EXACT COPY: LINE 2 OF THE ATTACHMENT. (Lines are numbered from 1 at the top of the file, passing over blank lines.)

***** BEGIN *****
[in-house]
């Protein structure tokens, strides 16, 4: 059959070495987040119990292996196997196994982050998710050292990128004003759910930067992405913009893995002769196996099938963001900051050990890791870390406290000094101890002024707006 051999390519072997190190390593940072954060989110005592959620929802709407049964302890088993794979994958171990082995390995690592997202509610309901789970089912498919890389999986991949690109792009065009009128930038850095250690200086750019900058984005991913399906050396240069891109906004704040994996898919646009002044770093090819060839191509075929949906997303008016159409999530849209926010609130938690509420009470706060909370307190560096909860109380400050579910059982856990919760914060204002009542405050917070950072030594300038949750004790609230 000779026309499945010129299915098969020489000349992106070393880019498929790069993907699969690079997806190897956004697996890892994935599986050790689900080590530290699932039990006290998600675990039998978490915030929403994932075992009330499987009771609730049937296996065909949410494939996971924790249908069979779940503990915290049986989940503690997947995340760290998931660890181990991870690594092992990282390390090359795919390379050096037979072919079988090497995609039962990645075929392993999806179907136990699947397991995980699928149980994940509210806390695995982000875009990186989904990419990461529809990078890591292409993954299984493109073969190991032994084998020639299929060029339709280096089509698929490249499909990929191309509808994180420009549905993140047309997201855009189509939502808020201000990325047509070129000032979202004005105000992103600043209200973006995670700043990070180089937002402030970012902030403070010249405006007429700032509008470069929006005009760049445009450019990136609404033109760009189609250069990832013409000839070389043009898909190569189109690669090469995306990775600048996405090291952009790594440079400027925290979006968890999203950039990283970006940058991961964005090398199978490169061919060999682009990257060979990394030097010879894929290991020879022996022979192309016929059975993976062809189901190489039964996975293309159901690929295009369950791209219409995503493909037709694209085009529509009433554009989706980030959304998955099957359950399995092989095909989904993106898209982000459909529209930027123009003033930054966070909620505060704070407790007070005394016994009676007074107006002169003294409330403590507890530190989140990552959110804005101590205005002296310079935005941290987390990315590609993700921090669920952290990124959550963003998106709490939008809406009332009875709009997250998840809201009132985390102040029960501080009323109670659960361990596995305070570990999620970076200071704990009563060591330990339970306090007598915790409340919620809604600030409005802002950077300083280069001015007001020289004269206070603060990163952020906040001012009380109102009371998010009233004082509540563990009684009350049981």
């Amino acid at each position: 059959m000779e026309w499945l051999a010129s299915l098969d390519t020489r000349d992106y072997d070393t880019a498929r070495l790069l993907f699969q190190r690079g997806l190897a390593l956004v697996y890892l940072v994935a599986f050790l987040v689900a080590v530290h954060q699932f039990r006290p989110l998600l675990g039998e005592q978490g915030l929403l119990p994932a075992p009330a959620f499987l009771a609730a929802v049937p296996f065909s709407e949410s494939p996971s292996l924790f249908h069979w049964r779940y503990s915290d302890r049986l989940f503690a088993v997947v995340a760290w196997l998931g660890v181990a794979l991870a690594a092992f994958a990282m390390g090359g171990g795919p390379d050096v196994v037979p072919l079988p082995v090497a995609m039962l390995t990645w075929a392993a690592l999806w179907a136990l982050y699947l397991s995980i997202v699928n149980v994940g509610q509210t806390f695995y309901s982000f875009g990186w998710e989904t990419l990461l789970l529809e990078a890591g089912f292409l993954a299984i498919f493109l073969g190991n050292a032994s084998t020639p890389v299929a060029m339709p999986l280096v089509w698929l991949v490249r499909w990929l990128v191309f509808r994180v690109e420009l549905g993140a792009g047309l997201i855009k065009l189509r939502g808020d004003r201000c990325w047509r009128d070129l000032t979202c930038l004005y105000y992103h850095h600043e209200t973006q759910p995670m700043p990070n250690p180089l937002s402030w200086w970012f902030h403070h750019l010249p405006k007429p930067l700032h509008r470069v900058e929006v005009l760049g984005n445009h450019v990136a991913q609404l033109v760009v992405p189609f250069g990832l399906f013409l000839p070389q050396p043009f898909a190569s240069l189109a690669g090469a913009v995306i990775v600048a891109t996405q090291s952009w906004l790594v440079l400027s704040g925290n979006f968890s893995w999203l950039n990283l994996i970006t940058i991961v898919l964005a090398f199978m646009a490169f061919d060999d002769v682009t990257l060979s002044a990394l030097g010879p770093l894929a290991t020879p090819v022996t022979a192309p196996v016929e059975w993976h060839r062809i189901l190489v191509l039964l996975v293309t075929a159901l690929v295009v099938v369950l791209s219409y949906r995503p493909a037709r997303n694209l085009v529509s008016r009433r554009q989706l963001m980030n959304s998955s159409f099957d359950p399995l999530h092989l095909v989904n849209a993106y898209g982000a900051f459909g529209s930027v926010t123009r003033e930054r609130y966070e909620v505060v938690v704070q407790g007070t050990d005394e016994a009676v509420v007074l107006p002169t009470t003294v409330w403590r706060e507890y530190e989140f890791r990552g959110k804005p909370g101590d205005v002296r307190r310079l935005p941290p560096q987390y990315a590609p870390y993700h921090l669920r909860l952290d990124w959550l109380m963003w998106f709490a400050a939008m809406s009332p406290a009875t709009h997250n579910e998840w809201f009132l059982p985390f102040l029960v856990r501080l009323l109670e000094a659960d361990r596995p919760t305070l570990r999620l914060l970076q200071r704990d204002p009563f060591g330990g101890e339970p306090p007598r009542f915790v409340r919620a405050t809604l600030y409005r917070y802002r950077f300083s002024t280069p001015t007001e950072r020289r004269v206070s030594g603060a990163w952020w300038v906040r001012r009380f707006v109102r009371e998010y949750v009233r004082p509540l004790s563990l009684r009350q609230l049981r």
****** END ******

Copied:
């Protein structure tokens, strides 16, 4: 059959070495987040119990292996196997196994982050998710050292990128004003759910930067992405913009893995002769196996099938963001900051050990890791870390406290000094101890002024707006 051999390519072997190190390593940072954060989110005592959620929802709407049964302890088993794979994958171990082995390995690592997202509610309901789970089912498919890389999986991949690109792009065009009128930038850095250690200086750019900058984005991913399906050396240069891109906004704040994996898919646009002044770093090819060839191509075929949906997303008016159409999530849209926010609130938690509420009470706060909370307190560096909860109380400050579910059982856990919760914060204002009542405050917070950072030594300038949750004790609230 000779026309499945010129299915098969020489000349992106070393880019498929790069993907699969690079997806190897956004697996890892994935599986050790689900080590530290699932039990006290998600675990039998978490915030929403994932075992009330499987009771609730049937296996065909949410494939996971924790249908069979779940503990915290049986989940503690997947995340760290998931660890181990991870690594092992990282390390090359795919390379050096037979072919079988090497995609039962990645075929392993999806179907136990699947397991995980699928149980994940509210806390695995982000875009990186989904990419990461529809990078890591292409993954299984493109073969190991032994084998020639299929060029339709280096089509698929490249499909990929191309509808994180420009549905993140047309997201855009189509939502808020201000990325047509070129000032979202004005105000992103600043209200973006995670700043990070180089937002402030970012902030403070010249405006007429700032509008470069929006005009760049445009450019990136609404033109760009189609250069990832013409000839070389043009898909190569189109690669090469995306990775600048996405090291952009790594440079400027925290979006968890999203950039990283970006940058991961964005090398199978490169061919060999682009990257060979990394030097010879894929290991020879022996022979192309016929059975993976062809189901190489039964996975293309159901690929295009369950791209219409995503493909037709694209085009529509009433554009989706980030959304998955099957359950399995092989095909989904993106898209982000459909529209930027123009003033930054966070909620505060704070407790007070005394016994009676007074107006002169003294409330403590507890530190989140990552959110804005101590205005002296310079935005941290987390990315590609993700921090669920952290990124959550963003998106709490939008809406009332009875709009997250998840809201009132985390102040029960501080009323109670659960361990596995305070570990999620970076200071704990009563060591330990339970306090007598915790409340919620809604600030409005802002950077300083280069001015007001020289004269206070603060990163952020906040001012009380109102009371998010009233004082509540563990009684009350049981």